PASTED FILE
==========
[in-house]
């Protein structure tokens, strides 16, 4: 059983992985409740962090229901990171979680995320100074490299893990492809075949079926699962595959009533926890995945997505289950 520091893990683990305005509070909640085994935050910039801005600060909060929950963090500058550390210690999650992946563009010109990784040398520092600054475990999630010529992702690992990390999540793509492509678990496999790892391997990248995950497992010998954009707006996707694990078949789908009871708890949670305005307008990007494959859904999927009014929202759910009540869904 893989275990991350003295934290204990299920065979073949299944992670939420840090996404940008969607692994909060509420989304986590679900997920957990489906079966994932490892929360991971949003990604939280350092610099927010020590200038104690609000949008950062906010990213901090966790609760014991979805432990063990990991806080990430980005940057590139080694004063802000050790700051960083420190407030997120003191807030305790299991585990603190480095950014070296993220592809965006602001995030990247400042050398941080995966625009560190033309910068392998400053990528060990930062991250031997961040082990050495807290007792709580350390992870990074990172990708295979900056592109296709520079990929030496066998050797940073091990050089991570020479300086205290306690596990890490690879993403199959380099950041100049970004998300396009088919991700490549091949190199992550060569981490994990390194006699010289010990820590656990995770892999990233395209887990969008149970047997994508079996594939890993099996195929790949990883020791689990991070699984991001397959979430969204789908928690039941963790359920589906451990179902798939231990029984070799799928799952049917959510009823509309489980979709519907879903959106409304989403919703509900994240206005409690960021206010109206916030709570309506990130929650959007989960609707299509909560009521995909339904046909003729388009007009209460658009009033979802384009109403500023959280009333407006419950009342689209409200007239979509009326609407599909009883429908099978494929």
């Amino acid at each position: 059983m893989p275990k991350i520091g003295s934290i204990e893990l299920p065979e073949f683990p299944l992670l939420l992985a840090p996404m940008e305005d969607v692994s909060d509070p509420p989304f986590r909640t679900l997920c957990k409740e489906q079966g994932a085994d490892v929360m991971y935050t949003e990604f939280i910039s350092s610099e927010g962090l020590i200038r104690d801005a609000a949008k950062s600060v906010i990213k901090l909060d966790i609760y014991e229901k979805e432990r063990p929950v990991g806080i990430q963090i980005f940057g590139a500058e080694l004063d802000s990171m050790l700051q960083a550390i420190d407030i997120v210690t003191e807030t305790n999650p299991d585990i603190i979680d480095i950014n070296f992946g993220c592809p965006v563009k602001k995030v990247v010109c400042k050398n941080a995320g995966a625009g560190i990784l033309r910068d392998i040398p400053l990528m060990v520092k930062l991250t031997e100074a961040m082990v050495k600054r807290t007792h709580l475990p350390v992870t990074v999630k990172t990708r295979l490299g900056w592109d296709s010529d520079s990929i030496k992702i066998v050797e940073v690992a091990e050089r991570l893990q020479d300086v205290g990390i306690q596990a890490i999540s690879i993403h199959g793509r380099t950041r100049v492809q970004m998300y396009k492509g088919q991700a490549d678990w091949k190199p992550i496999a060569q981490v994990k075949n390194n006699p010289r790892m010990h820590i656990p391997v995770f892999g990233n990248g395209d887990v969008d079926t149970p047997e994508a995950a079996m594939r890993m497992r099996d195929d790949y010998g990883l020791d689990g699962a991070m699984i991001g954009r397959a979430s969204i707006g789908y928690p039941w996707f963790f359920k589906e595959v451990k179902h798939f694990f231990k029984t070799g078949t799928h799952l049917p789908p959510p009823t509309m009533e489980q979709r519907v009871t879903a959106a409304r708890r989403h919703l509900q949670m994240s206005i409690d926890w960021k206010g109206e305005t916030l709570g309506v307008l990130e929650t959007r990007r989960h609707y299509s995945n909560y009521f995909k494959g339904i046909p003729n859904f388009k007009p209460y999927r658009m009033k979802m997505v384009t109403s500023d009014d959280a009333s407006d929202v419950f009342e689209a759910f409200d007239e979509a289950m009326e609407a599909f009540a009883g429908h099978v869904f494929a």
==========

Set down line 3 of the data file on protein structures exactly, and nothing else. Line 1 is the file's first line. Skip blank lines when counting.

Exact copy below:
């Amino acid at each position: 059983m893989p275990k991350i520091g003295s934290i204990e893990l299920p065979e073949f683990p299944l992670l939420l992985a840090p996404m940008e305005d969607v692994s909060d509070p509420p989304f986590r909640t679900l997920c957990k409740e489906q079966g994932a085994d490892v929360m991971y935050t949003e990604f939280i910039s350092s610099e927010g962090l020590i200038r104690d801005a609000a949008k950062s600060v906010i990213k901090l909060d966790i609760y014991e229901k979805e432990r063990p929950v990991g806080i990430q963090i980005f940057g590139a500058e080694l004063d802000s990171m050790l700051q960083a550390i420190d407030i997120v210690t003191e807030t305790n999650p299991d585990i603190i979680d480095i950014n070296f992946g993220c592809p965006v563009k602001k995030v990247v010109c400042k050398n941080a995320g995966a625009g560190i990784l033309r910068d392998i040398p400053l990528m060990v520092k930062l991250t031997e100074a961040m082990v050495k600054r807290t007792h709580l475990p350390v992870t990074v999630k990172t990708r295979l490299g900056w592109d296709s010529d520079s990929i030496k992702i066998v050797e940073v690992a091990e050089r991570l893990q020479d300086v205290g990390i306690q596990a890490i999540s690879i993403h199959g793509r380099t950041r100049v492809q970004m998300y396009k492509g088919q991700a490549d678990w091949k190199p992550i496999a060569q981490v994990k075949n390194n006699p010289r790892m010990h820590i656990p391997v995770f892999g990233n990248g395209d887990v969008d079926t149970p047997e994508a995950a079996m594939r890993m497992r099996d195929d790949y010998g990883l020791d689990g699962a991070m699984i991001g954009r397959a979430s969204i707006g789908y928690p039941w996707f963790f359920k589906e595959v451990k179902h798939f694990f231990k029984t070799g078949t799928h799952l049917p789908p959510p009823t509309m009533e489980q979709r519907v009871t879903a959106a409304r708890r989403h919703l509900q949670m994240s206005i409690d926890w960021k206010g109206e305005t916030l709570g309506v307008l990130e929650t959007r990007r989960h609707y299509s995945n909560y009521f995909k494959g339904i046909p003729n859904f388009k007009p209460y999927r658009m009033k979802m997505v384009t109403s500023d009014d959280a009333s407006d929202v419950f009342e689209a759910f409200d007239e979509a289950m009326e609407a599909f009540a009883g429908h099978v869904f494929a």